Just what “Star Wars” needs: a prequel to a prequel to “A New Hope.” Exploring the backstory of a “Rogue One” character seems an odd choice. Sure, Diego Luna played Rebel spy Cassian Andor quite well. But that flick was a one-off, space “Dirty Dozen” whose hope lies in the crew’s successful mission at great personal cost. What’s left to tell?
One problem: “Andor” deifies those expectations with a brilliant start and absurdly vivid settings. The three-episode premiere paints a bleak portrait of life under the Galactic Empire’s rule, especially before the Rebellion made its presence known.
Totally and thematically, this one’s a refreshing course correction. No Jedi. No deserts. No bounty hunters. Just life under fascism.
But does it feel like a “Star Wars” story? That depends on what type of fan you are. Based solely on the trilogies, perhaps not. It’s markedly slower and the stakes feel minor by comparison. It begins when our title character fights a couple security officers from the Pre-Mor Authority, a private conglomerate charged with overseeing affiliated planets in the Empire.
Cassian inadvertently kills one and executes the second, fearing reprisal. In response, local authorities start investigating, which culminates after three episodes. Sure, the body count in “Star Wars” is always high, but how often do we process each exploding ship or planet? A couple deaths seem like the minor leagues. Frankly, it’s strange what we normalize when watching most action adventures.
Not in “Andor.” For once, a “Story Wars” story highlights the little deaths of all those disenfranchised by the Empire. The stakes, in fact, aren’t small because fascism’s galactic hold begins with subjugating one have-not to his breaking point, forcing him to commit a heinous act.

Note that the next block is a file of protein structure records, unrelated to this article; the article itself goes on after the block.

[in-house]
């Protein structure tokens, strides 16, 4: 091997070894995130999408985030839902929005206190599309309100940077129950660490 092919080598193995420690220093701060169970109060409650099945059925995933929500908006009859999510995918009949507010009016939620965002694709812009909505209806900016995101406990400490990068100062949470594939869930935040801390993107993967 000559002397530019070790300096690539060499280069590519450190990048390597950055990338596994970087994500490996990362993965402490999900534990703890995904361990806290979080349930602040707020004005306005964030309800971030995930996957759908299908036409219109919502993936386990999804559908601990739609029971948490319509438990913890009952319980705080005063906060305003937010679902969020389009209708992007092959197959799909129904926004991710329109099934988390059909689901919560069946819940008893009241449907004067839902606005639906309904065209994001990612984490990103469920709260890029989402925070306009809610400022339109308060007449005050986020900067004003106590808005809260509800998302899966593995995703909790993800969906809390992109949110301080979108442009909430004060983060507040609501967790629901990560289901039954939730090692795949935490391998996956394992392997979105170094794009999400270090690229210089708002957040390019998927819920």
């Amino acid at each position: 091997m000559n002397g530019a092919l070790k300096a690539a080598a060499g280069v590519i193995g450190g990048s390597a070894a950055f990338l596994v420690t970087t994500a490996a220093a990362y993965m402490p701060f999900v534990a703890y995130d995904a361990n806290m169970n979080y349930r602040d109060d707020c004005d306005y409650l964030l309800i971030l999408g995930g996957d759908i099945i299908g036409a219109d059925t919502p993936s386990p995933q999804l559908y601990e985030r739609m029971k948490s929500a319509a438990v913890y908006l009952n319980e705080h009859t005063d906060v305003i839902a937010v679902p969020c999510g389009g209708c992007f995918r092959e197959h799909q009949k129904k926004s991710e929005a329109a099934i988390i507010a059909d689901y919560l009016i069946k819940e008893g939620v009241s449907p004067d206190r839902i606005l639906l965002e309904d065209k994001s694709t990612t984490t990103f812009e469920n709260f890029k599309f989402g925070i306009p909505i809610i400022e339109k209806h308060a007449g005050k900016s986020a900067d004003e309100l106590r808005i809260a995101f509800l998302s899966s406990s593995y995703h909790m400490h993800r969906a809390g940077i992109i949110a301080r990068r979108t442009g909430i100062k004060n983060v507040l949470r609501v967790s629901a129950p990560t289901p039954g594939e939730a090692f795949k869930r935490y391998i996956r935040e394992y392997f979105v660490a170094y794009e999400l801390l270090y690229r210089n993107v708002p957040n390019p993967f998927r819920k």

But how did Cassian reach this point – swimming in debt, trading stolen tech, pushed to extreme desperation? Perhaps his childhood origin will help. For that we jump back even further in time to his home planet, which was ravaged by a sanctioned mining operation. (FYI, that means a prequel series that’s a prequel to a prequel includes two timelines of prequel story … moving on.)
Those flashbacks channel centuries of colonialism on this planet, not far away. Uh oh, does that make “Andor” politically aware? Definitely. And it’s both the right call and perfectly aligned with “Star Wars” canon.
Yes, George Lucas tried to overtly address politics in “The Phantom Menace,” only to be upstaged by cartoonish characters and a host of other clunky elements that obstructed a telling commentary. Before that, however, social commentary was always there. Lucas himself meant for the original films to parallel the Vietnam War, comparing the United States as the Empire.
So “Andor’s” focus on corruption associated with capitalism, mercenary states and exploitation of indigenous lands all makes sense. It’s hard not to notice a likeness between the fascism in “Ardor” and the projected endgame of the former emperor – apologies, president.
Look, if you want your media content divorced from politics, “Star Wars” has always been a deep dive into political unrest. To view it otherwise castrates the entire franchise’s most satisfying mysteries (besides lightsaber fights and space battles).
In the hands of showrunner Tony Gilroy (the “Bourne” trilogy scribe), who wrote “Rogue One,” what might become a political slog is a slow burn that illuminates injustice and elevates the most vulnerable who will eventually make up the Rebellion. After three episodes, this is easily the smartest “Star Wars” story, but hardly the most thrilling.
Still, the third episode, which concludes the series’ extended intro, goes out with massive bang – incredible action edited together with perfection. As for all those slower moments, nothing ever drifts dull. But if Disney+ rolled out this one in individual installments – not three at once – there’d be hell to pay.
Two low-key episode conclusions are far less infuriating when another chapter is immediately available. Time will tell if future entries deliver the goods each week, especially since we’ve got another nine to go, making “Andor” the longest season of a live-action series to date.
This one’s proof that behind any passing meteor, a good story exists. It only requires the right team on screen and behind the scenes. “Andor” sets off to uncharted territory – more mature, more gritty. The outcome seems certain to impress.
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